Star Wars, Behavioral Economics, Geriatrics, and Palliative Care

Obi-Wan: "These are not the droids you're looking for." Stormtrooper: "These are not the droids we're looking for." Obi-Wan: "He can go about his business." Stormtrooper: "You can go about your business." Obi-Wan: "Move along." Stormtrooper: "Move along....move along." What if there was a tool, or set of tools that could influence our behavior in ways that we didn't recognize, or even denied?  Would you call it The Force? Well it turns out there is such a force, and it's called behavioral economics.  I recently finished reading a  book by Daniel Kahneman called Thinking, Fast and Slow .  Kahneman won the Nobel Prize for his landmark research that led to the field of behavioral economics.  The idea is that you can alter the context in which decisions are made. You can take advantage of the irrational (fast) way in which humans are hardwired to make decisions. My question is, how can we harness this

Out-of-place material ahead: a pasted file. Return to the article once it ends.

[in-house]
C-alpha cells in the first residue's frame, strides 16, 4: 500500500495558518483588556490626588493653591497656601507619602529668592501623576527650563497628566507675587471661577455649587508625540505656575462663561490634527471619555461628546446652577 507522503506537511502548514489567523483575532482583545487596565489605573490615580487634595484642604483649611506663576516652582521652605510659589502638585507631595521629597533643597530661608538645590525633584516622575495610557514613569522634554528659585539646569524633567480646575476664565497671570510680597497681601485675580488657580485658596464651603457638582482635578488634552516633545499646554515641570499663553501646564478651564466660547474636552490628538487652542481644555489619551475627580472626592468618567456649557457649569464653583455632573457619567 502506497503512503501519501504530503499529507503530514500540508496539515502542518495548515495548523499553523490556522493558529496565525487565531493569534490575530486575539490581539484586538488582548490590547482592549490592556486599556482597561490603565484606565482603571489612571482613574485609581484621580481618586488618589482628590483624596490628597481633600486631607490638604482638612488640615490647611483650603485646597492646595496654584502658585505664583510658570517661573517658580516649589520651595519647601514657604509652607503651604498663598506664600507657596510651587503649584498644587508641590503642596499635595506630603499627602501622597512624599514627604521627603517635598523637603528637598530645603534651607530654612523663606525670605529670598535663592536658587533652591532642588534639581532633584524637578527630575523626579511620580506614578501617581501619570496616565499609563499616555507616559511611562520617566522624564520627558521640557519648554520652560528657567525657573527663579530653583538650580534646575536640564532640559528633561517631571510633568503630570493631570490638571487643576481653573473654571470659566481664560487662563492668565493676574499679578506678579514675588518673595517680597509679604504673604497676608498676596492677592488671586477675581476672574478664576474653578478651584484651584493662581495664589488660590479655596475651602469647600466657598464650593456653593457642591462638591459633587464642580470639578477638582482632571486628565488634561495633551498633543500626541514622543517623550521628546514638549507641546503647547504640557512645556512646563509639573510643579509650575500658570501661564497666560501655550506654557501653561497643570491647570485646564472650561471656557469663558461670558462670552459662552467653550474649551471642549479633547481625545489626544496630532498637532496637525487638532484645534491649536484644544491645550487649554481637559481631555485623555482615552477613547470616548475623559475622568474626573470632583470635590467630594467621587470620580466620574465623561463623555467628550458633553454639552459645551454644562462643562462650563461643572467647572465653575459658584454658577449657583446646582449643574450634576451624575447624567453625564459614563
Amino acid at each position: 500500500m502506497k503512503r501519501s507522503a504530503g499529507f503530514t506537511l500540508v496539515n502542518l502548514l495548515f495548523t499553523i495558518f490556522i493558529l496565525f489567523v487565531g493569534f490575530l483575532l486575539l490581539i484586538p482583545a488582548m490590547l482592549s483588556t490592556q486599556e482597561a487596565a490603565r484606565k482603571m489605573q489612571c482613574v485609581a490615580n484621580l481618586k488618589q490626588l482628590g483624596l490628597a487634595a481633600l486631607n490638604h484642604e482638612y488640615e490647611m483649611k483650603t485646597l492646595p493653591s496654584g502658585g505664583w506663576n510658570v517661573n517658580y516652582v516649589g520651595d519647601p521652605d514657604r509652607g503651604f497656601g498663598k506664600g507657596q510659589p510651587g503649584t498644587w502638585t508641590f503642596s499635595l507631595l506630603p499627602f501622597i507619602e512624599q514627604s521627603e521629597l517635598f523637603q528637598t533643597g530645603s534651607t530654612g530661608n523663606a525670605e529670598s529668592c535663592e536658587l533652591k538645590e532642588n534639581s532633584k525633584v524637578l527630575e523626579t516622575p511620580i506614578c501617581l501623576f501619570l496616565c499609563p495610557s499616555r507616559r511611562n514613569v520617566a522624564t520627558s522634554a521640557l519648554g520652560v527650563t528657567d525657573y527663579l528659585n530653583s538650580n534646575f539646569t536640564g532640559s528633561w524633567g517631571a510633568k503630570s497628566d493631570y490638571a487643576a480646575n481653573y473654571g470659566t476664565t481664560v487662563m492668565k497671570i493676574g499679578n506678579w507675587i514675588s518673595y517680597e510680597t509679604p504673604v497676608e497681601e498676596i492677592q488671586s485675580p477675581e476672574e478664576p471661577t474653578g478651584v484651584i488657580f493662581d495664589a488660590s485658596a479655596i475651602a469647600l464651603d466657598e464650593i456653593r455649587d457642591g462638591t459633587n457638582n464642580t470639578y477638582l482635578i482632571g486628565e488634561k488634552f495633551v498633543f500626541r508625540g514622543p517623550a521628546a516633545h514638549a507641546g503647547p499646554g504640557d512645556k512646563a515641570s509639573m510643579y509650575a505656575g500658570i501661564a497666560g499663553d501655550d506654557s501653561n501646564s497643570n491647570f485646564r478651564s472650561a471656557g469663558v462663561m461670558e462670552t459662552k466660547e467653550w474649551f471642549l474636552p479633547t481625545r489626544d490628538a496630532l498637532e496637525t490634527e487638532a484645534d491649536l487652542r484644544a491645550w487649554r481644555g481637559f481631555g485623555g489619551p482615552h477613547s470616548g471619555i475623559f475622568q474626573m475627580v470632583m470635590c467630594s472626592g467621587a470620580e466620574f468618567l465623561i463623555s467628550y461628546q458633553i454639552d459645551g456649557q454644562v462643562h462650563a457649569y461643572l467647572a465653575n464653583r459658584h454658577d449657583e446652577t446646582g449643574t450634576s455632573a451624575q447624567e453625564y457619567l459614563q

DSM-5: Grieving Over the Loss of the Bereavement Exclusion

Have you been tearful and sad after the death of a loved one?  Did you notice changes in appetite, difficulty sleeping, troubles concentrating, and decreased energy for at least two weeks after the loss? Did you think that was a normal, healthy, and adaptive response to a major loss? Well, if you believe the new DSM-5 criteria approved today by The American Psychiatric Association's (APA) board of trustees, you would be wrong, as your reaction would now fit the criteria for Major Depression. Under the current DSM-IV criteria, you would have been right, as the bereaved would have not qualified for depression unless symptoms persisted for longer than 2 months or were characterized by marked functional impairment, morbid preoccupation with worthlessness, suicidal ideation, psychotic symptoms, or psychomotor retardation.   It made sense to do this as most individuals successfully cope with the loss of a loved one without medical intervention, even though the first few weeks